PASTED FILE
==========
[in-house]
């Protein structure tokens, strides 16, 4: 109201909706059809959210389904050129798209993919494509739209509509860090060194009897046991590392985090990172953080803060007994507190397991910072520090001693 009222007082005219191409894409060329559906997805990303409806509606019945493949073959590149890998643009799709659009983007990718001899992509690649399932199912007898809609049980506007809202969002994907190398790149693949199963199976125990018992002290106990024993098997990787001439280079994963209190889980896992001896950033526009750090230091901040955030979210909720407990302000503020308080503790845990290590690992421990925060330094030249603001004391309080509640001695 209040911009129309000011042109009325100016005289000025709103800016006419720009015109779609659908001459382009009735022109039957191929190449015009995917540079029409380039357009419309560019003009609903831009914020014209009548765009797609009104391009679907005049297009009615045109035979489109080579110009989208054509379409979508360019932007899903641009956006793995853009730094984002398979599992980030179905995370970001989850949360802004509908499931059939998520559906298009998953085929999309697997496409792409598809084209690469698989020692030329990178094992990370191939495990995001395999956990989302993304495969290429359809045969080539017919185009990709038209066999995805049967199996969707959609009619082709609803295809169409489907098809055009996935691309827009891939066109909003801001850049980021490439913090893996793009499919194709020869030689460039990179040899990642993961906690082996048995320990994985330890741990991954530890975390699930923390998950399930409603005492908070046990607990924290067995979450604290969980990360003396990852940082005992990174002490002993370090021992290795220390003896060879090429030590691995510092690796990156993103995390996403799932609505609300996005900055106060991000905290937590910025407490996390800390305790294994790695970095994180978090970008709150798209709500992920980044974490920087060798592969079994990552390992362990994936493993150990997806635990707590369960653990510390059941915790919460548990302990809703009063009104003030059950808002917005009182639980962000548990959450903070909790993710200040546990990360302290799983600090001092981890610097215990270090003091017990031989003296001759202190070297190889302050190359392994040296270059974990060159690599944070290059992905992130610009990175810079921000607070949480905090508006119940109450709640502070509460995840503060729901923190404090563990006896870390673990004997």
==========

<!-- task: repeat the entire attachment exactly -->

[in-house]
């Protein structure tokens, strides 16, 4: 109201909706059809959210389904050129798209993919494509739209509509860090060194009897046991590392985090990172953080803060007994507190397991910072520090001693 009222007082005219191409894409060329559906997805990303409806509606019945493949073959590149890998643009799709659009983007990718001899992509690649399932199912007898809609049980506007809202969002994907190398790149693949199963199976125990018992002290106990024993098997990787001439280079994963209190889980896992001896950033526009750090230091901040955030979210909720407990302000503020308080503790845990290590690992421990925060330094030249603001004391309080509640001695 209040911009129309000011042109009325100016005289000025709103800016006419720009015109779609659908001459382009009735022109039957191929190449015009995917540079029409380039357009419309560019003009609903831009914020014209009548765009797609009104391009679907005049297009009615045109035979489109080579110009989208054509379409979508360019932007899903641009956006793995853009730094984002398979599992980030179905995370970001989850949360802004509908499931059939998520559906298009998953085929999309697997496409792409598809084209690469698989020692030329990178094992990370191939495990995001395999956990989302993304495969290429359809045969080539017919185009990709038209066999995805049967199996969707959609009619082709609803295809169409489907098809055009996935691309827009891939066109909003801001850049980021490439913090893996793009499919194709020869030689460039990179040899990642993961906690082996048995320990994985330890741990991954530890975390699930923390998950399930409603005492908070046990607990924290067995979450604290969980990360003396990852940082005992990174002490002993370090021992290795220390003896060879090429030590691995510092690796990156993103995390996403799932609505609300996005900055106060991000905290937590910025407490996390800390305790294994790695970095994180978090970008709150798209709500992920980044974490920087060798592969079994990552390992362990994936493993150990997806635990707590369960653990510390059941915790919460548990302990809703009063009104003030059950808002917005009182639980962000548990959450903070909790993710200040546990990360302290799983600090001092981890610097215990270090003091017990031989003296001759202190070297190889302050190359392994040296270059974990060159690599944070290059992905992130610009990175810079921000607070949480905090508006119940109450709640502070509460995840503060729901923190404090563990006896870390673990004997």